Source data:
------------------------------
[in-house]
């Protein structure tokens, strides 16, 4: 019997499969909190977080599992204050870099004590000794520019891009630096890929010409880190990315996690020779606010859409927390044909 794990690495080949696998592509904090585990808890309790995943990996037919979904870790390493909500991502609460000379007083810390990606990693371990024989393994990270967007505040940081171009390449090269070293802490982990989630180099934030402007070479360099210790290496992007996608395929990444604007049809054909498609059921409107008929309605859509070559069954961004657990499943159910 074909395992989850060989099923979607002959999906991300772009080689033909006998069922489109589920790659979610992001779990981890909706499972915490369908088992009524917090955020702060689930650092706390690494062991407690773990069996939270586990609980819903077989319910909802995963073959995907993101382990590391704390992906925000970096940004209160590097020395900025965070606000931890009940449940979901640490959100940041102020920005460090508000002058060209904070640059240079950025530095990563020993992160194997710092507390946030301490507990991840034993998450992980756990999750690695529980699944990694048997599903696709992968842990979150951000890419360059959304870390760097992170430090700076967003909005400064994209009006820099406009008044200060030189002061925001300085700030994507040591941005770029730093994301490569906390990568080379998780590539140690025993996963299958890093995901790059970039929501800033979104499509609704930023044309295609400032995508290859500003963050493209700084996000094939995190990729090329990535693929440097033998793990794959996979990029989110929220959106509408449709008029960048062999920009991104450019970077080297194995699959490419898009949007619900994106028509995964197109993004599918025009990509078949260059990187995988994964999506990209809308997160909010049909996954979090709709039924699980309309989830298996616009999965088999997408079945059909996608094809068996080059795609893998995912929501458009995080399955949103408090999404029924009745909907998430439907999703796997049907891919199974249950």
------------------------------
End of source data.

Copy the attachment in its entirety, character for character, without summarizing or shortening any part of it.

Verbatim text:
[in-house]
């Protein structure tokens, strides 16, 4: 019997499969909190977080599992204050870099004590000794520019891009630096890929010409880190990315996690020779606010859409927390044909 794990690495080949696998592509904090585990808890309790995943990996037919979904870790390493909500991502609460000379007083810390990606990693371990024989393994990270967007505040940081171009390449090269070293802490982990989630180099934030402007070479360099210790290496992007996608395929990444604007049809054909498609059921409107008929309605859509070559069954961004657990499943159910 074909395992989850060989099923979607002959999906991300772009080689033909006998069922489109589920790659979610992001779990981890909706499972915490369908088992009524917090955020702060689930650092706390690494062991407690773990069996939270586990609980819903077989319910909802995963073959995907993101382990590391704390992906925000970096940004209160590097020395900025965070606000931890009940449940979901640490959100940041102020920005460090508000002058060209904070640059240079950025530095990563020993992160194997710092507390946030301490507990991840034993998450992980756990999750690695529980699944990694048997599903696709992968842990979150951000890419360059959304870390760097992170430090700076967003909005400064994209009006820099406009008044200060030189002061925001300085700030994507040591941005770029730093994301490569906390990568080379998780590539140690025993996963299958890093995901790059970039929501800033979104499509609704930023044309295609400032995508290859500003963050493209700084996000094939995190990729090329990535693929440097033998793990794959996979990029989110929220959106509408449709008029960048062999920009991104450019970077080297194995699959490419898009949007619900994106028509995964197109993004599918025009990509078949260059990187995988994964999506990209809308997160909010049909996954979090709709039924699980309309989830298996616009999965088999997408079945059909996608094809068996080059795609893998995912929501458009995080399955949103408090999404029924009745909907998430439907999703796997049907891919199974249950």